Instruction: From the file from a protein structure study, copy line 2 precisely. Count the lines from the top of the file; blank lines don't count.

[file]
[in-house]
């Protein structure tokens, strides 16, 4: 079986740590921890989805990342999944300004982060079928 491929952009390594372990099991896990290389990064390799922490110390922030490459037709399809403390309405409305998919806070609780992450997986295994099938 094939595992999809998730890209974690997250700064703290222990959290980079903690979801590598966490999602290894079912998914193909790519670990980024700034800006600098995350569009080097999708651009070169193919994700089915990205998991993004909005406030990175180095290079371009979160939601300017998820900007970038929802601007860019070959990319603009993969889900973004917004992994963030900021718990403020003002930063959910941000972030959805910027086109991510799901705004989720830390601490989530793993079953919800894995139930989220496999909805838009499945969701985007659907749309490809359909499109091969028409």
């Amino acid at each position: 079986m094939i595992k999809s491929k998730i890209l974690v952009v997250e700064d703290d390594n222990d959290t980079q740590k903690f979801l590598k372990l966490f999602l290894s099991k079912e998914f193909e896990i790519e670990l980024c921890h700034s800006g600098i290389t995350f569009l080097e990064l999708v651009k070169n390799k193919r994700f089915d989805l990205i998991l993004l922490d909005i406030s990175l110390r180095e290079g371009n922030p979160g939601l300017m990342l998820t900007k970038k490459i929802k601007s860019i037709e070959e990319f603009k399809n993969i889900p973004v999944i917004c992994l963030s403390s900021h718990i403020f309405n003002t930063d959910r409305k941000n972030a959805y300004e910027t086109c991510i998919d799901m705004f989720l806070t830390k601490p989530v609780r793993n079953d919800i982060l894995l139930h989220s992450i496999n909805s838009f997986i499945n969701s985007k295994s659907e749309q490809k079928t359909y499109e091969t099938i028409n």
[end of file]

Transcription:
């Protein structure tokens, strides 16, 4: 079986740590921890989805990342999944300004982060079928 491929952009390594372990099991896990290389990064390799922490110390922030490459037709399809403390309405409305998919806070609780992450997986295994099938 094939595992999809998730890209974690997250700064703290222990959290980079903690979801590598966490999602290894079912998914193909790519670990980024700034800006600098995350569009080097999708651009070169193919994700089915990205998991993004909005406030990175180095290079371009979160939601300017998820900007970038929802601007860019070959990319603009993969889900973004917004992994963030900021718990403020003002930063959910941000972030959805910027086109991510799901705004989720830390601490989530793993079953919800894995139930989220496999909805838009499945969701985007659907749309490809359909499109091969028409």